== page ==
(Reuters) - When Afghan President Ashraf Ghani makes his first official visit to India next week, it will be a chance for New Delhi to regain ground lost to regional rivals Pakistan and China and push interests including trade routes and arms sales.

More than his predecessor Hamid Karzai, Ghani has reached out to neighboring Pakistan to help negotiate a settlement with Taliban insurgents and to China to add clout to the fragile peace process as well as to invest in the Afghan economy.

That has left India as an also-ran during the first seven months of Ghani's tenure, and talk of a strategic partnership with Afghanistan including significant sales of military equipment during Karzai's frequent visits has faded to silence.

China's emerging role in Afghanistan, and its announcement this week of $46 billion of investment in India's neighbor and nuclear-armed rival Pakistan, have heightened the sense that India could lose influence in South Asia, experts said.

"China's footprint to our west will continue to grow bigger as it seeks access to the waters of the Arabian Sea through Pakistan, the energy resources of Iran and the mineral resources of Afghanistan," said Vikram Sood, former head of India's external spy agency and an influential South Asia strategist.

Earlier this month, India delivered three light helicopters to Afghanistan, Indian and Afghan sources said, a small deal that came three years late and was a far cry from Karzai's requests in 2013 that included field guns and battle tanks.

"There was a shopping list, the expectation was it would be delivered," said a source with direct knowledge of the security cooperation between the two countries, who was not authorized to speak to the press.

"There were several opportunities, even the new government in Delhi had opportunities. But they didn't act on it."


Ghani, who has already visited China, Pakistan and the United States, will be in India on April 27 and 28 and will meet, among others, Prime Minister Narendra Modi, who came to power last May.

According to an Indian government official, on the leaders' agenda will be to discuss final approval of a tripartite transit agreement involving India, Afghanistan and Iran centered around the Iranian port of Chabahar.

India's access to landlocked Afghanistan, and potentially on to Central Asia, Russia, and Europe, is either through Pakistan, which is not seen as feasible given their mutual suspicion, or via Iran and northwards by land.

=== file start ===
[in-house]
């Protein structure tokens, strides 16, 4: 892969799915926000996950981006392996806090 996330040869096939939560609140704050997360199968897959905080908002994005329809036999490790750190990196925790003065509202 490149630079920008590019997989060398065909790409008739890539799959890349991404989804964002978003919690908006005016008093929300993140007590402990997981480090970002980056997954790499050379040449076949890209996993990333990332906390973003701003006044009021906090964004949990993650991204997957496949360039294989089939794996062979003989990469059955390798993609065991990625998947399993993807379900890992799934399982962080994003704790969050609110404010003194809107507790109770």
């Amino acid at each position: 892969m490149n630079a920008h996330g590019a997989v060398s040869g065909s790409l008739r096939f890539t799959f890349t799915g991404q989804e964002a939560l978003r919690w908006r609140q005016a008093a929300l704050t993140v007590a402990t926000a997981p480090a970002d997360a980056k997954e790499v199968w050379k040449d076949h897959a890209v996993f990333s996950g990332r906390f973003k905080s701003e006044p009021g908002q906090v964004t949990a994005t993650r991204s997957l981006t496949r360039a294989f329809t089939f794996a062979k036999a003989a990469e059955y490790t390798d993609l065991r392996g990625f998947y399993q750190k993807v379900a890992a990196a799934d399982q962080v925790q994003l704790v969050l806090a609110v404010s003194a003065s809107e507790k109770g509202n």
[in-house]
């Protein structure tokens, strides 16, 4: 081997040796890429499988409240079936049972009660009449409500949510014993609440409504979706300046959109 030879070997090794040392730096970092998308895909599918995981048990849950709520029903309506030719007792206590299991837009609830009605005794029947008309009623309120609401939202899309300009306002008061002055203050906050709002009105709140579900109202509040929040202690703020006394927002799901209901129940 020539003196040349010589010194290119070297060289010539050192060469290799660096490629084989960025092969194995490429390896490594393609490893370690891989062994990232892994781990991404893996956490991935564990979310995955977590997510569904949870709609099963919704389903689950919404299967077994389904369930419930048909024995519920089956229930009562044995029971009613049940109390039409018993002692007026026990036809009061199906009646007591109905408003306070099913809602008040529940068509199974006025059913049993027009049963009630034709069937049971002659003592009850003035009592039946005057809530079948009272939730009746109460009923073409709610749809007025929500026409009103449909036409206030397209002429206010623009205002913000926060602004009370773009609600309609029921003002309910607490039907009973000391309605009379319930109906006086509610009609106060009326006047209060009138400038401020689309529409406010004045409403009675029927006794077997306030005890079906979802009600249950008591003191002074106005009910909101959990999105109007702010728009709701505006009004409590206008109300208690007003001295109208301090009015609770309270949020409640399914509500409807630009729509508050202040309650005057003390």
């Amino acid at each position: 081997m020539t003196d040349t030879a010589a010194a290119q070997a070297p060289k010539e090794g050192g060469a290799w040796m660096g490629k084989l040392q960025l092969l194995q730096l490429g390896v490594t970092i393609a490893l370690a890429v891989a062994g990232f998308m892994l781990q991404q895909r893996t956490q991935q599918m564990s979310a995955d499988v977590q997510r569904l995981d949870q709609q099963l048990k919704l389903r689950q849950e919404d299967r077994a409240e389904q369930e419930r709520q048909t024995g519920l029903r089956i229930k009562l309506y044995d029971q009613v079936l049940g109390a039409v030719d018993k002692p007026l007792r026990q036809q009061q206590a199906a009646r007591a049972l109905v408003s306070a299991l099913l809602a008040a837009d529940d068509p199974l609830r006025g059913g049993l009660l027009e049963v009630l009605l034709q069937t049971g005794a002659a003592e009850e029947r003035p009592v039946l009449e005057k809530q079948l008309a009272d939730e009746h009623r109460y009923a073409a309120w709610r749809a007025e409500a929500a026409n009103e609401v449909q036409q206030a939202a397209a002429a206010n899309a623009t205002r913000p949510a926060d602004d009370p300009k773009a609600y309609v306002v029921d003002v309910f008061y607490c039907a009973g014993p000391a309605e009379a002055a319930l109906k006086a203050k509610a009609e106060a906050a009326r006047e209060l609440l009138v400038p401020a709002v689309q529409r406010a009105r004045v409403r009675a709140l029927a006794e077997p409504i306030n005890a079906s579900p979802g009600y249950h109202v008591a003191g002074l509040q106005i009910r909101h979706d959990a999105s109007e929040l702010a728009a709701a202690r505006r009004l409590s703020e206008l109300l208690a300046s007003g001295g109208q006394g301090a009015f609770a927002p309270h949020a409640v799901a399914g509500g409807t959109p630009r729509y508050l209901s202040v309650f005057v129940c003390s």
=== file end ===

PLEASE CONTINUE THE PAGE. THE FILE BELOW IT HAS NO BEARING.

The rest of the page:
Again, India has been accused of dragging its feet.

"We are trying to take the steps, but ... Indians are very patient people, sometimes more than enough," said a source privy to the negotiations on the port project.

"It is very obvious that Chabahar is even more important for India than for Iranians. Strategically for India, you can access Afghanistan, Central Asia, (on) to the Caucasus, to Russians, to Turks, to North Europe."

Meanwhile, China marched on this week with the launch, during President Xi Jinping's visit to Pakistan, of projects including an economic corridor between Pakistan's Gwadar port in the Arabian Sea and China's western Xinjiang province.

"Indian officials strongly resist the idea that Pakistan should have veto power over its regional role," said Alyssa Ayres, former U.S. deputy assistant secretary of state for South Asia.

"That sentiment has been magnified as China becomes more active in Afghanistan. India does not want China to displace India's influence in its own region."

Some experts believe India's loss of influence in Afghanistan will be temporary, however, given strained relations between Kabul and Islamabad in recent decades, especially over cracking down on militants hiding along their mutual border.

"Soon the strategic partnership between Afghanistan and India will be back to normal," said retired Indian army brigadier Gurmeet Kanwal, a former head of the government-funded Centre for Land Warfare Studies in New Delhi.

"India will then resume military aid at Afghanistan's request."